Choc it up to the chips: Reimagining chocolate cookie perfection

Tyler Hoffman, The Food Factor

The word “cookie” may be the most complex utterance in the English dictionary. Think about it. To some individuals, the word signifies a four-dollar hunk of Godiva-containing deliciousness courtesy Mrs. Fields. To certain males, cookie defines the ultimate goal of the sexual pursuit. But to me, cookies signify a modest piece of home, and they’d better contain chocolate morsels.

However, what the food industry has done to the chocolate chip cookie may be the greatest American travesty since Sarah Palin’s latest public appearance. Rather than donate a few minutes of time, cultivate a little culinary know-how, and locate the nearest oven, consumers would rather purchase this baked delight from a random bakery or rely on a certain pasty doughboy for assistance (the cartoon one, not Justin Bieber).

Rest assured, the chocolate chip cookie can easily be everything your heart can possibly imagine. It can be soft, chewy, gooey, and simply delicious. If you’re picturing your mother’s crispy (read: burnt) shards of love, think again. We’re talking perfection here, not punishment.

The way to make your own overpriced-bakery cookie at home lies in the details. First, let’s talk butter. In addition to being the straw that broke the camel’s glucose levels, butter is simply tasty. However, butter is a complex character. Unlike Snooki, it actually gets better the darker it gets. “Browning” the butter before adding it to the cookie dough brings out its nutty flavor notes, meaning that the end product will taste more complex and have pleasant, toffee-like characteristics.

A second, all-important ingredient is the chocolate. The first lesson in proper morsel selection is to step away from the yellow bags. The bell simply does not toll for thee. (For those of you who didn’t understand the first reference: Toll House sells chocolate chips in yellow bags. For those of you who didn’t understand the second reference: go back to high school and consult an English teacher.)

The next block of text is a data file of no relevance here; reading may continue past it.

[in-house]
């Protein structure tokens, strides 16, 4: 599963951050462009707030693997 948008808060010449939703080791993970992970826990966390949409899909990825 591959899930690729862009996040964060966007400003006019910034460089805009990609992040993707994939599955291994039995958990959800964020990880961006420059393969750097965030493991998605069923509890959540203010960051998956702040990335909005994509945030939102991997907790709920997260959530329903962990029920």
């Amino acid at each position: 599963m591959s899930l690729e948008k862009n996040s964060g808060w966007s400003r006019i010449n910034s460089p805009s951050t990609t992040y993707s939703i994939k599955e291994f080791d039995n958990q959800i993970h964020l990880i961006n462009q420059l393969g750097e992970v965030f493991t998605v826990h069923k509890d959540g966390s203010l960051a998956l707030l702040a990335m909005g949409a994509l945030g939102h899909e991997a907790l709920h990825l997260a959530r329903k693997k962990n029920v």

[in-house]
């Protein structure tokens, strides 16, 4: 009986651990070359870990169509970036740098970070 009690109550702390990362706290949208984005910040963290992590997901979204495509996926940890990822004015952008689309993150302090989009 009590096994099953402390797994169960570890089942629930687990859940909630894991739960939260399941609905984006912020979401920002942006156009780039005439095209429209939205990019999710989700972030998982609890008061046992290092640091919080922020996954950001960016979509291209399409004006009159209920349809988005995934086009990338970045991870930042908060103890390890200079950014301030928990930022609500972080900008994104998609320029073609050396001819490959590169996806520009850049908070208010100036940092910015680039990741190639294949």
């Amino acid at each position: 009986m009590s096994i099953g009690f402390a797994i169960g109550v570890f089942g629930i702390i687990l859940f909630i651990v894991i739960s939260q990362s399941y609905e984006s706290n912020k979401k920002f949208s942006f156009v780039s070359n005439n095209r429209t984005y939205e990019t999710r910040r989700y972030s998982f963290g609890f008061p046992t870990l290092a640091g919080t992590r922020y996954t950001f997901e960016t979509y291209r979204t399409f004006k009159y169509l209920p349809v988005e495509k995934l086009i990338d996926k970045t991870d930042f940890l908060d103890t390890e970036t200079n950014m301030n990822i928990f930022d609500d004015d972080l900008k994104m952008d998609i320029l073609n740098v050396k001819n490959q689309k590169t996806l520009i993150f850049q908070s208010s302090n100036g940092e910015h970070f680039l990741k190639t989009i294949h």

Simply stated, money buys quality. Buy the best chocolate chips that can afford, preferably of the milk chocolate or dark chocolate variety. I find semi-sweet chocolate too sugary for this application. Further, when in doubt, consult Hershey’s or Godiva. These brands are available in most supermarkets and offer a quality alternative to Toll House.

The final obstacle to overcome on the road to baking nirvana is the technique. Melting the butter and then adding it to the sugar ensures that the sugar will fully dissolve. Allowing brief pauses between mixing ensures that the flavor will intensify and the edges will turn pleasantly crisp upon baking. Speaking of baking, know when to pull your goods from the oven. Once the edges begin to turn brown, yank out that cookie sheet like your life depends on it.

 

Recipe:

Makes 16 cookies

 

Ingredients:

1¾ cup unbleached all-purpose flour (8 3/4 ounces)

½ tsp baking soda

14 T unsalted butter (1 3/4 sticks)

½ cup granulated sugar (3 1/2 ounces)

¾ cup packed dark brown sugar (5 1/4 ounces)

1 tsp table salt

2 tsp vanilla extract

1 large egg

1 large egg yolk

1¼ cup semisweet chocolate chips or chunks

 

Instructions:

1. Adjust oven rack to middle position and heat oven to 375 degrees. Line two large baking sheets with parchment paper. Whisk flour and baking soda together in medium bowl; set aside.

2. Heat 10 T butter in 10-inch skillet over medium-high heat until melted, about 2 minutes. Continue cooking, swirling pan constantly until butter is dark golden brown and has nutty aroma, 1 to 3 minutes. Remove skillet from heat and, using heatproof spatula, transfer browned butter to large heatproof bowl. Stir remaining 4 T butter into hot butter until completely melted.

3. Add both sugars, salt, and vanilla to bowl with butter and whisk until fully incorporated. Add egg and yolk and whisk until mixture is smooth with no sugar lumps remaining, about 30 seconds. Let mixture stand 3 minutes, then whisk for 30 seconds. Repeat process of resting and whisking twice more until mixture is thick, smooth, and shiny. Using rubber spatula or wooden spoon, stir in flour mixture until just combined, about 1 minute. Stir in chocolate chips, giving dough final stir to ensure no flour pockets remain.

4. Divide dough into 16 portions, each about 3 T. Arrange 2 inches apart on prepared baking sheets, 8 dough balls per sheet.

5. Bake cookies one tray at a time until golden brown and still puffy, and edges have begun to set but centers are still soft, 10 to 14 minutes, rotating baking sheet halfway through.